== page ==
The Sweet Life, an edgy and unconventional dramedy, is the love story of Kenny Parker and Lolita Nowicki, each struggling with their own brand of demons, who first meet by chance in Chicago... See full summary »
With sudden passing of his grandmother, Peter Latang returns to his hometown and encounters his long lost, childhood friend, Donald Treebeck. What begins as a simple favor, turns into a long day's journey into the past.
An exhausted, workaholic actress, Anna Baskin, 44, abruptly extricates herself from a successful but mind-numbing TV role, returning to her past life in New York to reinvent herself. But despite the desire for transformation, she cannot find herself outside of her career. When an upsetting personal betrayal unexpectedly leads to the role of her life, she must confront the reality of her past relationships in order to clear a path forward. The intimate story of Anna and her friends Isaac and Kate become magnified by the film's surrounding themes: gentrification, addiction, autoimmune disease, burnout, sexism in the film industry and 21st century marketing of the self.
There was so little in this movie that I could relate to. Sure, I've had several friendships with a few not-easy-to-get-around complications, but it seems the entire world of acting is filled with loads of people wandering confused, ravenously curious as to who they really are, what it is that best defines them, and what place or situation actually fulfills them.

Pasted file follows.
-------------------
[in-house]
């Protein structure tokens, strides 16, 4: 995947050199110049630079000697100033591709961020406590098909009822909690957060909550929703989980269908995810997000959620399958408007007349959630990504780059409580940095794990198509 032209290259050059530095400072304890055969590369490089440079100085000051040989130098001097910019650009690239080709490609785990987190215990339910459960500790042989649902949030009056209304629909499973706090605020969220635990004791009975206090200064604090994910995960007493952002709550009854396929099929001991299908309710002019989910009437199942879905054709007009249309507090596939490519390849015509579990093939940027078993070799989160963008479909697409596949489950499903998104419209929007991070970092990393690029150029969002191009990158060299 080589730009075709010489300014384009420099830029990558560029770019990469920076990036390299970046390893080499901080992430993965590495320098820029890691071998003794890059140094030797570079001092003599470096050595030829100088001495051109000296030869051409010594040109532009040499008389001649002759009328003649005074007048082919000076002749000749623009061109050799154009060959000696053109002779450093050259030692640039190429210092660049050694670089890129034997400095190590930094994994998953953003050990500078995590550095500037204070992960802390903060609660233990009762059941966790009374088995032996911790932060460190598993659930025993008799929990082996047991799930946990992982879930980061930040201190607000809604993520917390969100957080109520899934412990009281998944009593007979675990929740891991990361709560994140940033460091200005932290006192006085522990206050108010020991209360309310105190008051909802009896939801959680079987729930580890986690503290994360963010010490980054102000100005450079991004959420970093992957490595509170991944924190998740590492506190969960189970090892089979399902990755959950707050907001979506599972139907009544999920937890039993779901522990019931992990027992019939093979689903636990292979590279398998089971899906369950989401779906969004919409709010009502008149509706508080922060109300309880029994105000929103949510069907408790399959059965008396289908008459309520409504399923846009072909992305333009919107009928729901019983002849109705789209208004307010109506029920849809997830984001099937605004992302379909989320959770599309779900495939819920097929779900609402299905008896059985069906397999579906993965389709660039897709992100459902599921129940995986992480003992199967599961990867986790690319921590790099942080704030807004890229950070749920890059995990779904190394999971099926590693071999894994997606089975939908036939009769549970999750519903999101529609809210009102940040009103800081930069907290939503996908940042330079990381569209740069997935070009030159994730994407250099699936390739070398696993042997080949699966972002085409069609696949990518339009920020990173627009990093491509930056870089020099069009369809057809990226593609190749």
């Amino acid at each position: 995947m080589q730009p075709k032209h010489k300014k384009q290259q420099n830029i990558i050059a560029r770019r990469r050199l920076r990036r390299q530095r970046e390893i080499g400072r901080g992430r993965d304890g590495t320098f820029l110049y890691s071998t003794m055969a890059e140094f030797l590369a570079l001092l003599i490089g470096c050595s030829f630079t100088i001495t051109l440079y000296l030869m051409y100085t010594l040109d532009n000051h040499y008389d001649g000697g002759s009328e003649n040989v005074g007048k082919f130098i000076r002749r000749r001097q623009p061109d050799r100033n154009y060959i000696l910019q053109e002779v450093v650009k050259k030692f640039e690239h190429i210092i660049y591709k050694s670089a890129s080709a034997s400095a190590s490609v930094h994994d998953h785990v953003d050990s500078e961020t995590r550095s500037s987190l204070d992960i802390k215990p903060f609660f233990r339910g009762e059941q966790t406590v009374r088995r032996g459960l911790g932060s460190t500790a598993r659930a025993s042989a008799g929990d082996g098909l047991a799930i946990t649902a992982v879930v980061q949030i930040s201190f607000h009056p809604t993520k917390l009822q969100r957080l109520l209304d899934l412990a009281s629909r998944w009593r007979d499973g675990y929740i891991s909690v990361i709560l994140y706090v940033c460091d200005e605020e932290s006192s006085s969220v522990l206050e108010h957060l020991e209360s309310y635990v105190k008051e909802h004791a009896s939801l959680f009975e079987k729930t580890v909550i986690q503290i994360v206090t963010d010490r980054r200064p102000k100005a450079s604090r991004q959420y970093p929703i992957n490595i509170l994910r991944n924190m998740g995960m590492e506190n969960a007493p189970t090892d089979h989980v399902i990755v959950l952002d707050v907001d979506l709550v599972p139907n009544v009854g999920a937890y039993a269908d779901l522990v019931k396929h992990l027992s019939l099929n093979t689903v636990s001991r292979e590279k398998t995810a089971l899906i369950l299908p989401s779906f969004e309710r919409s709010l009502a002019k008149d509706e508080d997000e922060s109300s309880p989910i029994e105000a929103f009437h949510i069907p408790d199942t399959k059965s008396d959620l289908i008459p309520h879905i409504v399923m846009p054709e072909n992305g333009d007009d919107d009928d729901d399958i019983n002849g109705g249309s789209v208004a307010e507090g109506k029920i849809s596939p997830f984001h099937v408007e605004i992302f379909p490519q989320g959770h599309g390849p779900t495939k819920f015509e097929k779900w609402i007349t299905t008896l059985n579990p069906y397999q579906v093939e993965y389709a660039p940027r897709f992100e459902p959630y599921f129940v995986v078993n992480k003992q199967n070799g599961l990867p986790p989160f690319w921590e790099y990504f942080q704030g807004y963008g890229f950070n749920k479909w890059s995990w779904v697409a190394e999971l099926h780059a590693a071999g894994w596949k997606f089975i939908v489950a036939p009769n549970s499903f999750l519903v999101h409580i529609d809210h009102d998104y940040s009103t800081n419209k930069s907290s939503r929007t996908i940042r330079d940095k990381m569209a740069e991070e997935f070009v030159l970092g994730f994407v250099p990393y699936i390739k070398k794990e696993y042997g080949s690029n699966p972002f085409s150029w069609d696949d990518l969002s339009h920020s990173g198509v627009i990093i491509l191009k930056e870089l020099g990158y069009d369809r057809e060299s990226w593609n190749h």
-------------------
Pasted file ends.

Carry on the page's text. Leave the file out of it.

They play at roles, they play at friendships, they play at responsibilities, they play at sex, and, in the end, they play at everything. There are no absolutes or boundaries.
From one who stands completely outside that arena, I feel somewhat awakened to why so many in acting are thoroughly liberal. They give voice to any role, justify it, and in so doing, toss any stabilizing standards aside.
I'm reminded of Pernell Roberts, or Adam Cartwright on the TV show Bonanza, who detested having to go to work playing the part of one of four brothers, none of whom were married, and each well over the age of marriage, yet still under their father's roof. He wanted released from contract, as I see it, and finally got his wish. What was on his mind day and night as he longed for an escape? Was it equally as complicated?
I must have missed where AIDS was presented by a scene in the movie. I didn't see it, although I did notice that bisexuality appeared to be on everyone's mind.
I'm so glad I never chose acting.
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